This is a 25-minute blog post.
I set a timer for 20 minutes, then I have 5 minutes to wrap it up and make adjustments. Here goes.
In 2021, I've committed to reading a "door stopper" novel each month. My parameters are:
Anyway, in January, I read Roberto Bolaño's epic 2666. The novel is wild. It's divided into 5 books and they make up a kind of...whatever you'd call a five-paneled work of art (quin-tych?). I guess the books can be read on their own in any order, but I am fascinated by the one laid out by the publishers and Bolaño's family (he died right before completion).
At the end of the second book ("The Part about Amalfiatno"), we get this sublime passage about "door stoppers."
"There was something revelatory about the taste of his bookish young pharmacist...who clearly and inarguably preferred minor works to major ones. He chose The Metamorphosis over The Trial, he chose Bartleby over Moby-Dick,...and A Christmas Carol over A Tale of Two Cities or The Pickwick Papers. What a sad paradox, thought Amalfitano. Now even bookish pharmacists are afraid to take on the great, imperfect, torrential works, books that blaze paths into the unknown. They choose the perfect exercises of the great masters. Or what amounts to the same thing: they want to watch the great masters spar, but they have no interest in real combat, when the great masters struggle against that something, that something that terrifies us all, that something that cows us and spurs us on, amid blood and mortal wounds and stench."
2666 is just under 900 pages. I read about 30 each day, save for one day, but it was easy enough to carve time to catch up. The experience was incredible. It covers so much terrain, sprawling and diverging and still manages to contain some kind of whole. This book is difficult in sooo many ways (it's often unrelentingly gruesome). I wrestled with it a lot and just when I was on the brink of calling it a day, something stunning would ping off the page, and I'd hunker down for more reading.
Recently, I'm keenly interested in that struggle. That moment when a work becomes frustrating, when I'm not getting it, bored, or confused, or whatever. How do I get out of that? Is it an issue with the book or me? In 2666, I'd always come to some kind of marvel at his genius. I'd come to a satisfying rationale for each annoyance or idiosyncrasy.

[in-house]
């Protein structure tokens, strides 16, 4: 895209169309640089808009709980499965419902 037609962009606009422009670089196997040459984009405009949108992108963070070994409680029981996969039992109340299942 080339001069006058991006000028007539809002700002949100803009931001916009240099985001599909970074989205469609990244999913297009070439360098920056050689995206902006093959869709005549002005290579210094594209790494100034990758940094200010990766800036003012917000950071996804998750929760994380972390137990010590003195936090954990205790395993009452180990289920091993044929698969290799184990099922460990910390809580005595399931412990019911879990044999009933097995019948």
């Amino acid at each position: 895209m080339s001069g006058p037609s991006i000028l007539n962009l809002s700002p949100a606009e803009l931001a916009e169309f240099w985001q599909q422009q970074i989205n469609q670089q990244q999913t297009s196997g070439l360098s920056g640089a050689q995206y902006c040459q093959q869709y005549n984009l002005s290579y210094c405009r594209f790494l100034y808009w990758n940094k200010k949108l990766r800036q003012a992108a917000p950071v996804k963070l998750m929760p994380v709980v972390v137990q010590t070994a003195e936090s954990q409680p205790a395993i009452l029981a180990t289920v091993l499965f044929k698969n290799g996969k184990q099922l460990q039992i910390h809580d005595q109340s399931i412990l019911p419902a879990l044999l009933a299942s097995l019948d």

Now, there are books out there that just don't work for me. And I'm getting better at understanding if A) the read will be constant struggle and simply "not for me" Or (B) if the read will be something that's going to take an investment and a careful examination of paying attention to my reaction to the reading. This mindfulness is something George Saunders calls for in his latest book A Swim in a Pond in the Rain.
I picked up that book a few weeks ago and read the introduction. It's brilliant. Saunders is one of my favorite writers and he teaches at the MFA Creative Writing Program at Syracuse. One of his classes is an exploration of 40 Russian short stories. His latest book is a condensed version of that class, choosing only 7 stories instead. Saunders is focusing on the short story and talking to me as a fellow writer, but also as a reader and general art reader (seeing a film, theater, taking in a painting, etc.).
I'm curious what Saunders would have to say about how the sprawling novels differs from the short story (beyond the obvious: length). So I'm sure Saunders would approach 2666 in a different way as a reader/writer. But I know that after reading only the first 6 pages of A Swim in a Pond in the Rain, I was thinking about how I was reading 2666: what delighted me, what didn't, and why. This made the experience that much more full and engaging. Perhaps I'll share more of that someday.
My timer just dinged, so I'm going to make sure there isn't anything totally embarrassing.
But here's to "the great, imperfect, torrential works, books that blaze paths into the unknown."
I'm a third of the way through Olivia Manning's Fortunes of War: The Balkan Trilogy and it's a totally different kind of "torrential" work. More on that later.
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